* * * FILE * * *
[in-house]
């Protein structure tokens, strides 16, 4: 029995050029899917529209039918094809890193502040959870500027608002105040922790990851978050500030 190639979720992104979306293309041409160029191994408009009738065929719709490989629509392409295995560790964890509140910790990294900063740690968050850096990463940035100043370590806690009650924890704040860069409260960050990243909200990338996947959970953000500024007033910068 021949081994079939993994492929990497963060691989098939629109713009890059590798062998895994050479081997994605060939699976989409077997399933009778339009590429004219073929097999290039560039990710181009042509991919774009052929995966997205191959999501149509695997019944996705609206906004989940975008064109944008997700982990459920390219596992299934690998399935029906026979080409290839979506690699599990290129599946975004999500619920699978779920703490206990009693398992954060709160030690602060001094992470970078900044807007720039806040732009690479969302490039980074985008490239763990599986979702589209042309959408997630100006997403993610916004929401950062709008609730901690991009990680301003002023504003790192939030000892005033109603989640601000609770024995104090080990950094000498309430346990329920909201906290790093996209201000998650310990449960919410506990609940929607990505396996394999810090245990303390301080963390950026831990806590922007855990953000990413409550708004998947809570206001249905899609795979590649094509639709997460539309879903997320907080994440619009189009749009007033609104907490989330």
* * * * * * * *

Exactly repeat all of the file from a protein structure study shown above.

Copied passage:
[in-house]
């Protein structure tokens, strides 16, 4: 029995050029899917529209039918094809890193502040959870500027608002105040922790990851978050500030 190639979720992104979306293309041409160029191994408009009738065929719709490989629509392409295995560790964890509140910790990294900063740690968050850096990463940035100043370590806690009650924890704040860069409260960050990243909200990338996947959970953000500024007033910068 021949081994079939993994492929990497963060691989098939629109713009890059590798062998895994050479081997994605060939699976989409077997399933009778339009590429004219073929097999290039560039990710181009042509991919774009052929995966997205191959999501149509695997019944996705609206906004989940975008064109944008997700982990459920390219596992299934690998399935029906026979080409290839979506690699599990290129599946975004999500619920699978779920703490206990009693398992954060709160030690602060001094992470970078900044807007720039806040732009690479969302490039980074985008490239763990599986979702589209042309959408997630100006997403993610916004929401950062709008609730901690991009990680301003002023504003790192939030000892005033109603989640601000609770024995104090080990950094000498309430346990329920909201906290790093996209201000998650310990449960919410506990609940929607990505396996394999810090245990303390301080963390950026831990806590922007855990953000990413409550708004998947809570206001249905899609795979590649094509639709997460539309879903997320907080994440619009189009749009007033609104907490989330």